Joe Biden calls Trump administration 'disaster for human rights' at LGBT event marking start of Pride Month

Biden famously came out in support of gay marriage in 2012.

Former Vice President Joe Biden spoke to about 750 people at the annual Human Rights Campaign Columbus Dinner in Ohio Saturday night where he went after the Trump administration for being a "disaster for human rights" on the first day of LGBT Pride Month.

Biden said that the Trump administration damaged America’s standing on human rights globally.

The Democratic front-runner called out Trump for using the office as a "bully pulpit" and said he is "callously extending his power" by implementing discriminatory policies such as "the Muslim ban, turning away asylum seekers [and] putting children in cages."

He then called out "the current vice president" for using religious freedom as "a way to license discrimination broad areas and denying LGBTQ basic rights."

Biden went on to attack specific areas of the Trump administration for damage they’re doing to the LGBTQ community "in the past two weeks."

He criticized the Department of Health and Human Services for imposing new regulations and taking away nondiscrimination provisions for transgender individuals. Biden also hit the Department of Housing and Urban Development for allowing homeless shelters to turn away transgender people. Both policies were announced last week, just days before the president touted

Biden also cited a report claiming that they Trump administration has denied birthright citizenship to children of same sex couples.

Biden told the room that there have been at least five black transgender women who have been violently killed in America so far this year and that "it has to stop."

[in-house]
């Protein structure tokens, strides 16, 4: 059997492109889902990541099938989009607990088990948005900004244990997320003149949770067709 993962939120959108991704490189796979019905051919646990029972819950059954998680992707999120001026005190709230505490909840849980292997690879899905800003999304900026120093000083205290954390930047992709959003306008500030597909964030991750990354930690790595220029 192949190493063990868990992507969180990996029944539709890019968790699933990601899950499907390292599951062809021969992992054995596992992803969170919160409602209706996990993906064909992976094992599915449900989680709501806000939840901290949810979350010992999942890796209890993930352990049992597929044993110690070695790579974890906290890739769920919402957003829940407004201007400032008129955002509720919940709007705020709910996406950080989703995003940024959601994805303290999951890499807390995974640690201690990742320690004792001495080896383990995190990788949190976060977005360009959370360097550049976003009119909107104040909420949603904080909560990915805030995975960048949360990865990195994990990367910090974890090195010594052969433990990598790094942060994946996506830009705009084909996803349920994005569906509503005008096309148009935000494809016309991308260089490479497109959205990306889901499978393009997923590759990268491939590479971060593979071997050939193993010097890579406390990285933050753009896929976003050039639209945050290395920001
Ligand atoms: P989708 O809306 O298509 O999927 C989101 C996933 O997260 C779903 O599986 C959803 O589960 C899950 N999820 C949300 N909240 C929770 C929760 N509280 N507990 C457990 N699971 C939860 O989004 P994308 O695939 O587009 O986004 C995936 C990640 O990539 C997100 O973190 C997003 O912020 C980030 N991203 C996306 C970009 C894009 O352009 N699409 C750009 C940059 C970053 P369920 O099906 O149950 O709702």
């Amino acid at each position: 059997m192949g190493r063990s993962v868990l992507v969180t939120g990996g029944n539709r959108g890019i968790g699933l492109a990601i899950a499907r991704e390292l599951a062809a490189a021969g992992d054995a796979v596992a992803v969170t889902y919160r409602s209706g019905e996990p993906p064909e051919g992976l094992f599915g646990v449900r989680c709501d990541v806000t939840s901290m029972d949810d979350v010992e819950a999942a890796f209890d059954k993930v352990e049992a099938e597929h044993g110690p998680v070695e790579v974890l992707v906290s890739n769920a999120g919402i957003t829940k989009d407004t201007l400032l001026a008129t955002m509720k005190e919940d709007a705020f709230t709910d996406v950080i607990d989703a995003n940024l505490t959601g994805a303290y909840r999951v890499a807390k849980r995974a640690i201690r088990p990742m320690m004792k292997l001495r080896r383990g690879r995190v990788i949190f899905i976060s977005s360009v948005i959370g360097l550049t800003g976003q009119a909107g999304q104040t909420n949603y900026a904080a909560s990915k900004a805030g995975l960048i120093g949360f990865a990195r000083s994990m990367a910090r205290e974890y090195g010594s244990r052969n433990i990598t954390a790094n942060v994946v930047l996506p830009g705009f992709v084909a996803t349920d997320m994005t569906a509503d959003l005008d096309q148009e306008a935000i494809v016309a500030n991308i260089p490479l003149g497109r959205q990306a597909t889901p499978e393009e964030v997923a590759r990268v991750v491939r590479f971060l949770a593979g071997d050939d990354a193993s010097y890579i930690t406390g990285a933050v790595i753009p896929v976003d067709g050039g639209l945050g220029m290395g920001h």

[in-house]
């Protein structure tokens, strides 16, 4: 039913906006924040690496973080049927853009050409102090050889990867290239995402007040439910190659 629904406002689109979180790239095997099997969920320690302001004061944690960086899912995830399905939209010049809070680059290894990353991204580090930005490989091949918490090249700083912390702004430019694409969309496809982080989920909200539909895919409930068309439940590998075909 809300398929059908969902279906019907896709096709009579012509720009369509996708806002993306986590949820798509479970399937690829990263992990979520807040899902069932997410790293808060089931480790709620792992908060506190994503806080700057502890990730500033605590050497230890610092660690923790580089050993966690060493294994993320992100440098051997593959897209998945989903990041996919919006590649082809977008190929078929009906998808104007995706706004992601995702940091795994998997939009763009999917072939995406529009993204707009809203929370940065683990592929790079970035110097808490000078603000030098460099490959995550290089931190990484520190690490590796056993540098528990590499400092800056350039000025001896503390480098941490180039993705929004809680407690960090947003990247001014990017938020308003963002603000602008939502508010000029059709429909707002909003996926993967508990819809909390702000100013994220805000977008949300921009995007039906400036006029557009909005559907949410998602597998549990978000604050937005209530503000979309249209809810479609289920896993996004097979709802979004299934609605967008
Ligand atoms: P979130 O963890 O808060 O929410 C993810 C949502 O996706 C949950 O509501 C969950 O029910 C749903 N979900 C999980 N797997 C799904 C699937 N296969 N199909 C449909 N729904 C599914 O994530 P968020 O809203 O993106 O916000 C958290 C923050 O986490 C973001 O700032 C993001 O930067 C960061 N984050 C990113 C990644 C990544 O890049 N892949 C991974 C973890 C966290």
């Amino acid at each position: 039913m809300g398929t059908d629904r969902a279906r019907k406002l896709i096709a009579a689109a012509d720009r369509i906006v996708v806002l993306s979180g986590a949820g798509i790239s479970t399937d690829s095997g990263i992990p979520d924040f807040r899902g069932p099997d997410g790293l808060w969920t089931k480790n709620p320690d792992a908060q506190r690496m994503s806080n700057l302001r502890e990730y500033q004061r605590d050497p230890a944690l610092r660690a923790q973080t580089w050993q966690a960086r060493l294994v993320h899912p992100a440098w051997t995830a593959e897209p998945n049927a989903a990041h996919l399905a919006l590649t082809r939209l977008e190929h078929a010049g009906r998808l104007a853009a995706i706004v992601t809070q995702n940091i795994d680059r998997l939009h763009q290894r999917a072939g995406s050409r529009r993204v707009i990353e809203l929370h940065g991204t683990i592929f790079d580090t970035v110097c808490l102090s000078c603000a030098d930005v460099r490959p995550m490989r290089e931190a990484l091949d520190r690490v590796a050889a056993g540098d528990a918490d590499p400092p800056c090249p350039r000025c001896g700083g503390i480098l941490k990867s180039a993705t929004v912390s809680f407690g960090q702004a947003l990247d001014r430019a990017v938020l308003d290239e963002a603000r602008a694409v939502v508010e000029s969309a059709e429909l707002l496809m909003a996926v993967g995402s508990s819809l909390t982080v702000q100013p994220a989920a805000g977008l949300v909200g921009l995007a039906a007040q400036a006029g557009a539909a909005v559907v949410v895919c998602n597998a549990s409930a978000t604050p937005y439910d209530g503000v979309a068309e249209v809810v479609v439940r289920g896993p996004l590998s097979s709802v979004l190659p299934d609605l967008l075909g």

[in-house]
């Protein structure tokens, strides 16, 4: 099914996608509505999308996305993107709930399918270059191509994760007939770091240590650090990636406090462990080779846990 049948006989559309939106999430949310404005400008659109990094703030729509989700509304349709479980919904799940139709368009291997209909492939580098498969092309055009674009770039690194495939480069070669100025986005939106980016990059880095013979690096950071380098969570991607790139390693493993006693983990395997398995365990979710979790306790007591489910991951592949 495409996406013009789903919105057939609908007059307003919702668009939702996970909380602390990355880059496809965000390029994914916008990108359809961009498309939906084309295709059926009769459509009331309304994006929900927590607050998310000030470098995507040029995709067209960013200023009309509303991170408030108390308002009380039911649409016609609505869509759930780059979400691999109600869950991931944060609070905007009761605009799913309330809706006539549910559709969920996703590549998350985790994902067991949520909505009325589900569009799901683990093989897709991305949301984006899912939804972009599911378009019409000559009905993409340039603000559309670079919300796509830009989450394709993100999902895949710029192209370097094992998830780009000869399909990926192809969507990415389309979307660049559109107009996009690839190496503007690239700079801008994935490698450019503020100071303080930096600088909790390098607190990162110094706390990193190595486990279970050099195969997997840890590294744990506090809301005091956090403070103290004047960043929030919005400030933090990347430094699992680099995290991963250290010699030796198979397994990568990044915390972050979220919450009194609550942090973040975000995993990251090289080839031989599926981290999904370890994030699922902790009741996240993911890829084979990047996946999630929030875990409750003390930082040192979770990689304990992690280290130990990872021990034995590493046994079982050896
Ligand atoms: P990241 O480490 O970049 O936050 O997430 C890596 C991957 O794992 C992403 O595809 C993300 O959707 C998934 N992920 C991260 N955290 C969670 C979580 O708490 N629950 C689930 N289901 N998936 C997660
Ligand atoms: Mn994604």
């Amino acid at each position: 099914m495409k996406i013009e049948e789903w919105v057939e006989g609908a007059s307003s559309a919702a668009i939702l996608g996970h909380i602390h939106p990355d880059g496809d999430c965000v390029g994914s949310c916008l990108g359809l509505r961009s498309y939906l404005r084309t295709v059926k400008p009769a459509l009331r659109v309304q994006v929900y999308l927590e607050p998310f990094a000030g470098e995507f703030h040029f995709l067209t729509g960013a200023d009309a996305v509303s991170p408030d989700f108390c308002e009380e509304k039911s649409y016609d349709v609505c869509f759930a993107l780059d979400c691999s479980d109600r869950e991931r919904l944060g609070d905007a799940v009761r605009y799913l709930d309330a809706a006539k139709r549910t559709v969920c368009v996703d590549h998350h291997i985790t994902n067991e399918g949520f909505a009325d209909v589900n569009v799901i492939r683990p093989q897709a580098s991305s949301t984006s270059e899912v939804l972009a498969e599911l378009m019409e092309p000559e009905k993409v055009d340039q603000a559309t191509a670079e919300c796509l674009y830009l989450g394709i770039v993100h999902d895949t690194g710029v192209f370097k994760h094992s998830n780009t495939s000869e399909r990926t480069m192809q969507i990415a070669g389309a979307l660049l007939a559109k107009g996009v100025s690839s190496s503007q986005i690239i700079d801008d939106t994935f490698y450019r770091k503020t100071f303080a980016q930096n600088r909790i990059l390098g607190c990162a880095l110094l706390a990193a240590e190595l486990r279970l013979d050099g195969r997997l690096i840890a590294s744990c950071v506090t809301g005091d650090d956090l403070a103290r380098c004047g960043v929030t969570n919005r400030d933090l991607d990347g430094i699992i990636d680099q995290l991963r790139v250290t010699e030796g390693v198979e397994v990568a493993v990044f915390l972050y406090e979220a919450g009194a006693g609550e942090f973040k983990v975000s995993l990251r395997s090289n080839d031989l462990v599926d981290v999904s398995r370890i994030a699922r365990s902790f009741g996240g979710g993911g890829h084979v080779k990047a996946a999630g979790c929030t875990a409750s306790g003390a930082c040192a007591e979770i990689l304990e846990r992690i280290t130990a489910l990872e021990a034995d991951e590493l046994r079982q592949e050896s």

"It has to stop," Biden said. "And the fastest way to end it is to end the Trump administration!"

The former vice president pointed to all of these examples as reasons to elect a Democratic senate and pass the Equality Act. Biden pledged that if the Senate didn’t pass the Equality Act, it’d be the first thing he’d do in office.

He also said that other countries look at the United States "to set an example on how to treat historically marginalized population." Biden said that in his administration, he would make it clear that the United States would not "stand for any countries and will not cooperate with those countries who engage in this fratricide they’re moving in on."

The speech wasn’t all about the Trump administration. He praised all the progress that’s been made in the LGBTQ community, such as the "Irish Catholic Republic of Ireland" passing a referendum legalizing gay marriage.

Biden spoke about when he became the first administration official to support gay marriage in an interview with "Meet The Press" in May 2012 -- a reminder that prompted someone in the crowd to yell, "You were awesome!"

He said that "many people thought I made a gigantic blunder." He said that before the interview, he told President Barack Obama that if he was asked whether he supported gay marriage, he "wouldn’t hold back." He said that the day after the interview aired, Obama hugged him and said, "Well, you warned me."

Biden promised the room that "elected or not, I’ll be back as a private citizen and make sure I’ll stand with you in this fight. It matters to me, it matters to my children. It matters to my grand children. There’s no reason we can’t do it all. Happy Pride! Remember who you are!"